Three Ways to Stay Healthy This Winter

There are lots of things that put stress on our bodies. The obvious stressors are things like:

  • tensions at work
  • arguments with your partner
  • financial strain
  • having too much to do and not enough time
  • running late
  • concern about the wellbeing of those you care about.

These are all emotional and mental stressors. There are also physical stresses on our bodies, such being cold, dehydrated, unrested, or malnourished.  All of these stressors create a small immune response, so that your body is constantly repairing the damage that stress causes. Your immune system is sort of like the rescue squad in your home town; it has limited resources, so when it’s working at half-capacity all the time, it’s difficult respond with full force to a real emergency. When you are exposed to a virus or bacteria, your immune system doesn’t have to resources to fight it off. The key to staying healthy is a strong immune system, and the key to strong immune system is a well-rested immune system.

So what can you do to give those guys some time off? The first thing is to get enough rest. We tend to squeeze by on a little less sleep than we need, depending on caffeine and sugar to get us going in the morning. We also stay up late (when it’s dark out) and sleep into the day (when it’s light out), which is less restful for your body than a sleep cycle that mimics the natural world. Ask yourself, honestly, how much sleep makes you feel great. Find out what time it gets bright out in the morning and go to bed early enough to wake up at that time.

The second easy way to give your body a break is to drink enough water. Being only slightly dehydrated puts stress on your cells and hinders your body’s processes. Dehydration slows your mental reaction time and makes it harder to absorb the food that you eat. Help everything run smoothly by drinking lots of water all day long. Frequently, when we feel hungry in between meals, we are actually experiencing the first signs of thirst. Experiment with drinking a full glass of water when hunger or boredom strikes. Aim for eight tall glasses over the course of the day.

Another important way to protect your immune system is with exercise. Exercising creates endorphins, which help you process stress more efficiently. It also gets your blood and lymph moving around, which helps moves toxins away from your cells. Movement during the day will help you sleep better at night, which we’ve already learned is important for a strong immune system. At least 30 minutes of movement everyday is recommended, specifically exercise that raises your heart rate. Some days this can be as easy as walking briskly home from work instead of taking the bus, or making a point to go for a quick walk before your lunch break. Make exercise more fun by planning a hike with your family, or attending a yoga class with friend.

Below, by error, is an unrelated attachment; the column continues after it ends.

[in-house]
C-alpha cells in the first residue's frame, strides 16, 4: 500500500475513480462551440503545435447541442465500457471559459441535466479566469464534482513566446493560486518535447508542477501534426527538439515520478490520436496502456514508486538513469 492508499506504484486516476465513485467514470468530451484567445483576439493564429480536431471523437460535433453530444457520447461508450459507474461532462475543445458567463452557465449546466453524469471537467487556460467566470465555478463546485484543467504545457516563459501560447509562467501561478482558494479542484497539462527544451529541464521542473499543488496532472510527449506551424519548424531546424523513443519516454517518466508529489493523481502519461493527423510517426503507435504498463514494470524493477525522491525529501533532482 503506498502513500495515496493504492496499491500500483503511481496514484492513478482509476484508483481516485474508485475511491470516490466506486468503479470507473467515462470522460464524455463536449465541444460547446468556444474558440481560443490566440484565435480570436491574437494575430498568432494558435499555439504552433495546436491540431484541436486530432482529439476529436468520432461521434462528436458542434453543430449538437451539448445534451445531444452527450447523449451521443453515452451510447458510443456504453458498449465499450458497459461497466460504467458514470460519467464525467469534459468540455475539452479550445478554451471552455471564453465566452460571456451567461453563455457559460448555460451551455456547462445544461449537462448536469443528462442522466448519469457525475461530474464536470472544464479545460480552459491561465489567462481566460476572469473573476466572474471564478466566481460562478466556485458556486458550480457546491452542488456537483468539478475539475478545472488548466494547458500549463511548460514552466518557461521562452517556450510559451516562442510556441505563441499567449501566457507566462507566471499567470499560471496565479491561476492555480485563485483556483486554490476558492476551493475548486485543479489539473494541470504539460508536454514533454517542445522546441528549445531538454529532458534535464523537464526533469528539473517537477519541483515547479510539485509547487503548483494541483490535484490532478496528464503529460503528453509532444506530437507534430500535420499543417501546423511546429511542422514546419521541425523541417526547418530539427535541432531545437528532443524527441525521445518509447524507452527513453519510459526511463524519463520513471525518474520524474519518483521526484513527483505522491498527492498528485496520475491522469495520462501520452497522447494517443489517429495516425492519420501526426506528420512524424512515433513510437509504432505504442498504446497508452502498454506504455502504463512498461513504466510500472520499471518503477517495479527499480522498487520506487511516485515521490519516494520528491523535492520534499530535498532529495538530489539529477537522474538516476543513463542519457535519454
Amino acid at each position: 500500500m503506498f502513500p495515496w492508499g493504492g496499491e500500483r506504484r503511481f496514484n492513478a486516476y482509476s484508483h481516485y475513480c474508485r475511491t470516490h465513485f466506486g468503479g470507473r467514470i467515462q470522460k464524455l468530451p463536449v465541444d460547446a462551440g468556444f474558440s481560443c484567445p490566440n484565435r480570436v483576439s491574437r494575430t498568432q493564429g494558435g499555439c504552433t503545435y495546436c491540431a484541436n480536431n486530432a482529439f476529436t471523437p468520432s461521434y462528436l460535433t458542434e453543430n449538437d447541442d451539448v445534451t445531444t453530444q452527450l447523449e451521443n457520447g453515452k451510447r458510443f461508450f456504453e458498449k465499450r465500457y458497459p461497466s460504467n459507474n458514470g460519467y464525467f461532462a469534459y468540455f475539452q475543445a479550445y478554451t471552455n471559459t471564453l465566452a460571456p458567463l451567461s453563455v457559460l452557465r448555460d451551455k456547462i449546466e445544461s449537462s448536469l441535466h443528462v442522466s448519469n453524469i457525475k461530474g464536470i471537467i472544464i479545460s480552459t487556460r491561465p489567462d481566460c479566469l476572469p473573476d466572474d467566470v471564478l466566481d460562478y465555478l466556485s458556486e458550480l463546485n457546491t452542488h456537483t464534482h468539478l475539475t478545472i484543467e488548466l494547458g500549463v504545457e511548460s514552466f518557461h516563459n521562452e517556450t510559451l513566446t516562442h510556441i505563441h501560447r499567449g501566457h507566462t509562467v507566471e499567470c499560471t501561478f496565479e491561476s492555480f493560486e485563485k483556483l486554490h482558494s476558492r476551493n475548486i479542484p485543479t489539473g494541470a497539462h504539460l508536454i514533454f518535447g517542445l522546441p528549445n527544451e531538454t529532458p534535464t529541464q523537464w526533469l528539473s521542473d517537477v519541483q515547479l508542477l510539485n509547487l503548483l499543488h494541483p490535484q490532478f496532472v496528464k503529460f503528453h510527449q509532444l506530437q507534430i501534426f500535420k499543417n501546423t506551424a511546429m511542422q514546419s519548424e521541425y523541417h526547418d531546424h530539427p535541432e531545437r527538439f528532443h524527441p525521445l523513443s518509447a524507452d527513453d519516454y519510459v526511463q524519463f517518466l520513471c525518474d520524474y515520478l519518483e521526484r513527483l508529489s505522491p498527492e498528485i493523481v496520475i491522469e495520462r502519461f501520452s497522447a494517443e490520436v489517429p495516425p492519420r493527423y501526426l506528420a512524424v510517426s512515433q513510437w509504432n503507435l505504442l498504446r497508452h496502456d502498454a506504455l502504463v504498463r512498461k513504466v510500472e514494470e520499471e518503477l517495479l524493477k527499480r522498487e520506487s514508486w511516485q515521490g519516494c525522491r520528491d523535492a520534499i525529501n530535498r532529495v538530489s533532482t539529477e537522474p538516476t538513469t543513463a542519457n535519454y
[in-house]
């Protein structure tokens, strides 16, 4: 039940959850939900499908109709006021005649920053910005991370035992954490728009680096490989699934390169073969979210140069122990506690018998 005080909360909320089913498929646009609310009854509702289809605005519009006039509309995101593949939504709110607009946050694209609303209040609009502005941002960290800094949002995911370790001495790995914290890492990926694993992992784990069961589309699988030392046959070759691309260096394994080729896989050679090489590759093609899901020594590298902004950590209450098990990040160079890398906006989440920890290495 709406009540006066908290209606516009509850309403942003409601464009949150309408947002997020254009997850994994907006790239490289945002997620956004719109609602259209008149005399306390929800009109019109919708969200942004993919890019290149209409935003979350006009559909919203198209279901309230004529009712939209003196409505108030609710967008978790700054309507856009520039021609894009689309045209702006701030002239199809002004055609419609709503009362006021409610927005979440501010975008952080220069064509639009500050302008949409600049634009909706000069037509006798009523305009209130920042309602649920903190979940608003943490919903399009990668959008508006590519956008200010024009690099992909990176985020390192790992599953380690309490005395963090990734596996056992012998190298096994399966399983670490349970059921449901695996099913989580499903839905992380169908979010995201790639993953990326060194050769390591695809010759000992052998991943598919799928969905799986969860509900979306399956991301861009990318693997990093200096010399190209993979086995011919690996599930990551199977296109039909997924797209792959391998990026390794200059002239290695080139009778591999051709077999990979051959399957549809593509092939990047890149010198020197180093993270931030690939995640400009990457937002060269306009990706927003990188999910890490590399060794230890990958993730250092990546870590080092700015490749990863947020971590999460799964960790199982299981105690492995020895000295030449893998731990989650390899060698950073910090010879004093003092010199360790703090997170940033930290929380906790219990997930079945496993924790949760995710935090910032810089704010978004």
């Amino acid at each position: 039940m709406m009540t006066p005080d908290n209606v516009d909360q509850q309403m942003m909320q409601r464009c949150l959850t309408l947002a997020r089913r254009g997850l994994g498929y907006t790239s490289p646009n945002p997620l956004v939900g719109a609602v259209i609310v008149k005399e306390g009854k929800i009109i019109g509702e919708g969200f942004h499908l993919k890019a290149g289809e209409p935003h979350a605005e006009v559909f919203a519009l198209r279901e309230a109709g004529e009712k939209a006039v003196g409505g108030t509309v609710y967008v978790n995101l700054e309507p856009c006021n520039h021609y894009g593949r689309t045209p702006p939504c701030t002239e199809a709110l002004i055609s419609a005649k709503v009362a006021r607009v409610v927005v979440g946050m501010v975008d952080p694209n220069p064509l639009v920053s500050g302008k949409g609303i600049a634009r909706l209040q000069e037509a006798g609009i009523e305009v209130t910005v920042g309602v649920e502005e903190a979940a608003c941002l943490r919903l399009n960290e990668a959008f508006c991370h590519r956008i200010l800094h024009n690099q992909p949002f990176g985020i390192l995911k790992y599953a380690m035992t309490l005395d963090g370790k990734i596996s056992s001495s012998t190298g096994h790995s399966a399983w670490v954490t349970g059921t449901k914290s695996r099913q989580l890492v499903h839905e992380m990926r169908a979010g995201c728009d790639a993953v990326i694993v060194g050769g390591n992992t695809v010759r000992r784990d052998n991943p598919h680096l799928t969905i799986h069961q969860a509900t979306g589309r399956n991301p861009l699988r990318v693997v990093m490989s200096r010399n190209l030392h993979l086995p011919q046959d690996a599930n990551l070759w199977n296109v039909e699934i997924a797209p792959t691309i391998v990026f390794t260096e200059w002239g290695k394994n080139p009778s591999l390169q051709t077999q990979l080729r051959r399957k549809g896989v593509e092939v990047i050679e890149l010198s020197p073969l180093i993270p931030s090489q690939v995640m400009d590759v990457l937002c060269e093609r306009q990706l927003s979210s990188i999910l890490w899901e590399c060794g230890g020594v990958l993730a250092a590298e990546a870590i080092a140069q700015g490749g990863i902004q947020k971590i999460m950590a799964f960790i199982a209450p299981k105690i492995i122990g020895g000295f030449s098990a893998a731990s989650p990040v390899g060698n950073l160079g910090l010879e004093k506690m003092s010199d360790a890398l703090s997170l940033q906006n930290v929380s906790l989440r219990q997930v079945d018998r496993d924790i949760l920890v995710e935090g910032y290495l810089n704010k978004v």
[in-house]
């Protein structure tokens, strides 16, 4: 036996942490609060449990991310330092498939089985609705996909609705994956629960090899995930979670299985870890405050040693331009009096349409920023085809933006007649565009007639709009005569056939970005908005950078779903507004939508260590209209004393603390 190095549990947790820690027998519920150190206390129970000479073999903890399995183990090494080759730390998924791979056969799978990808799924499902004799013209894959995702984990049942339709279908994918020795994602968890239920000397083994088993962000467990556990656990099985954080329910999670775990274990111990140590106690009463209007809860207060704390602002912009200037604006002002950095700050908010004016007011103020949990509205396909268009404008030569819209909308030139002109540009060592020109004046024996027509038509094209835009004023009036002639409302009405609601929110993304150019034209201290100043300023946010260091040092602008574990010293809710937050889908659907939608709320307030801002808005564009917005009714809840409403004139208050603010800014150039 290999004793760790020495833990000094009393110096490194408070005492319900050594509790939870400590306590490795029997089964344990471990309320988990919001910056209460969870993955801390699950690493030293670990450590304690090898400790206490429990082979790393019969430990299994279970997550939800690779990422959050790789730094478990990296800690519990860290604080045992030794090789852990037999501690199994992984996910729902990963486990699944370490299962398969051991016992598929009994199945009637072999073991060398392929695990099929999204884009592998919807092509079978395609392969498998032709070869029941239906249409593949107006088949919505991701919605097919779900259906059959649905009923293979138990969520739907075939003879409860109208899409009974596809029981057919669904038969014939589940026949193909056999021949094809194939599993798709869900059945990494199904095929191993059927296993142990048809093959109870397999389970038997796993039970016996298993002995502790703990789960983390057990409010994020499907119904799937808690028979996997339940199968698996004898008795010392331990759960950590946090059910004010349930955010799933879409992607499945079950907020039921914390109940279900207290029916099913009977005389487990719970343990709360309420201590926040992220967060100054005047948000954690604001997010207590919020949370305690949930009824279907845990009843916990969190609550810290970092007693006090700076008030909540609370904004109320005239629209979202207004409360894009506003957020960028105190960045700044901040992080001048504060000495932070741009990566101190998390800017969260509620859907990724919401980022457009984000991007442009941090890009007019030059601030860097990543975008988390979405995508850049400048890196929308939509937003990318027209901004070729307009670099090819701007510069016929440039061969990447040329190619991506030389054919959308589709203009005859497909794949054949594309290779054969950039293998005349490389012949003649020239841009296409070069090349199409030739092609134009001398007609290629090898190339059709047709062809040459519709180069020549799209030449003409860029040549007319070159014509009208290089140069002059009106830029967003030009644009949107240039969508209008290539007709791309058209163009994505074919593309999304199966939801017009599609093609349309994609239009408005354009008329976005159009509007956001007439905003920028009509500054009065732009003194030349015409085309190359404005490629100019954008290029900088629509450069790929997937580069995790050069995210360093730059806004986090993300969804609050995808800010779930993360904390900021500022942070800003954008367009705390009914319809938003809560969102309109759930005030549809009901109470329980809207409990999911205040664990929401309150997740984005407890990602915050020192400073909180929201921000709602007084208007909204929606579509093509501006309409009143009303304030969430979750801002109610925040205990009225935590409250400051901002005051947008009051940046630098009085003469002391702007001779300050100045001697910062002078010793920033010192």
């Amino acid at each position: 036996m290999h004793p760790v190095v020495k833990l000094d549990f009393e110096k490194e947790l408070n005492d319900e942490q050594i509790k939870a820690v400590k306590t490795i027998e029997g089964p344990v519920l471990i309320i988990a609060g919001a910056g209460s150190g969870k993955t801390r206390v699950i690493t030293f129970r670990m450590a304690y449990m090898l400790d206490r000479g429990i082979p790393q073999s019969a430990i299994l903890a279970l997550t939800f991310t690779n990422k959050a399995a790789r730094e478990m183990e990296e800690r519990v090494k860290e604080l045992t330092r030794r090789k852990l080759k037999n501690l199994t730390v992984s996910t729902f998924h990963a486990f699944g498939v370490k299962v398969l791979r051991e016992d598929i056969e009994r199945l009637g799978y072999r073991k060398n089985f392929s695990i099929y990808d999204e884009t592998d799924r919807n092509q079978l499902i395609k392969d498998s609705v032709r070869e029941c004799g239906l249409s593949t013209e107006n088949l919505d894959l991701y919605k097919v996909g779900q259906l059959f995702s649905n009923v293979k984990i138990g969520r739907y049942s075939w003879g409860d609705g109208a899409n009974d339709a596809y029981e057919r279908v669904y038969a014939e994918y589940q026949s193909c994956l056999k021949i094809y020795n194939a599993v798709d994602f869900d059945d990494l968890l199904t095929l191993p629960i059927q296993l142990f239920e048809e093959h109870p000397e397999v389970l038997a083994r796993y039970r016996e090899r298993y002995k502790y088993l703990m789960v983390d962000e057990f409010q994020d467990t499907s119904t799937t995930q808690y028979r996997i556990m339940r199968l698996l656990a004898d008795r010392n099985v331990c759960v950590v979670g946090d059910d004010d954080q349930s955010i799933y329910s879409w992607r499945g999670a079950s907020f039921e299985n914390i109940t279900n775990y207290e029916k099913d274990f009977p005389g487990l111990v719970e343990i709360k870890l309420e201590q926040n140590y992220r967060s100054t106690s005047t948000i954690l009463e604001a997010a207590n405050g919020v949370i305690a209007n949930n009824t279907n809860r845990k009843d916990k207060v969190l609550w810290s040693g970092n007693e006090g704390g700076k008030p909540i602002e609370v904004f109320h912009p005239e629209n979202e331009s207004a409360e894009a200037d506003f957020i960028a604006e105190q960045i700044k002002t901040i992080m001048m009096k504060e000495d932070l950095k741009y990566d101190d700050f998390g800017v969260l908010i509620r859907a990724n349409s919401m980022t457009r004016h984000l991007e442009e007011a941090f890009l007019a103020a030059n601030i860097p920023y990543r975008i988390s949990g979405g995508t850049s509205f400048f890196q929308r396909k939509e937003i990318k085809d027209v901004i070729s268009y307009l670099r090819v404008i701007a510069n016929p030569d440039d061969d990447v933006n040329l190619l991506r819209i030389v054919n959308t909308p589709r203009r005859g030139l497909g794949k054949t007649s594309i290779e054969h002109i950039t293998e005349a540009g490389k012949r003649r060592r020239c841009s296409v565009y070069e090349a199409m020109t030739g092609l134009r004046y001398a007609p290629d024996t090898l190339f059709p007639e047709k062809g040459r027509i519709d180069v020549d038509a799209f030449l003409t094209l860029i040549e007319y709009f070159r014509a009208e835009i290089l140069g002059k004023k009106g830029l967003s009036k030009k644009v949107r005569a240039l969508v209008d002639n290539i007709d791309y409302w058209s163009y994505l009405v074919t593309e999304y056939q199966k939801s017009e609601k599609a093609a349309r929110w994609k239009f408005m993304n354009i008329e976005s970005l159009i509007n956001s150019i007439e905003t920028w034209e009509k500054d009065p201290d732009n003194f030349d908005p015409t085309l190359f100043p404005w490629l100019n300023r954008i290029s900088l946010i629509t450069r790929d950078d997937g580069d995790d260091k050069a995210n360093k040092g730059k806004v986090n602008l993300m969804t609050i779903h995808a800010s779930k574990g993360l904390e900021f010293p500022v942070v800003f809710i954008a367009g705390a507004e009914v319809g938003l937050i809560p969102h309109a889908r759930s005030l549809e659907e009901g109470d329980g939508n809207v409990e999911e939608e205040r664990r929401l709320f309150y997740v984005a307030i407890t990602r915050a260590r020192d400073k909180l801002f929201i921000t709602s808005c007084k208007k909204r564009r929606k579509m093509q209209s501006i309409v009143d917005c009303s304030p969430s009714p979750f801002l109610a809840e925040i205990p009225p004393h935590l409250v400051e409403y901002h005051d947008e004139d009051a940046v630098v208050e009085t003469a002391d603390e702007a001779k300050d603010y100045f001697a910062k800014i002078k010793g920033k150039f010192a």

The last important piece to the immunity puzzle is diet. Lots of different foods are healthy, but the real immune-supporting champions are dark leafy greens. Greens purify your blood and improve circulation, and are high in almost every immune-supporting vitamin. Experiment with different greens, and try to sneak two or three servings into your day. My favorite is kale, sautéd with another simple immune-boosting food, garlic and onions. So many of my meals start with these two bulbs in pan with a little olive oil, and that’s a great way to contribute to your immune system’s resources.

So, what helps us stay healthy, over the course of a day?

  • sleep ( 8 hours)
  • water (a gallon)
  • exercise (30 minutes)
  • greens, also onions and garlic (2-3 servings)

I should also mention that stress reduction techniques, such as meditation, breathing exercises and laughing are really excellent at diffusing the stress that is unavoidable in our lives. Find time to be still, take deep breaths, and enjoy your life.  Experimenting with these recommendations should make your immune system stronger, and make you more able to fight off colds and infections you might be exposed to.

What else do you do to fend off colds and keep your immune system strong?

(P.S. I am a Wellness Counselor in Boulder, Colorado. I teach women how to think and eat healthier to be their most radiant selves. My clients come to me overweight, stressed out and depressed, and transform their lives to experience energy, joy and self love. Learn more at and read more blog entries here.)



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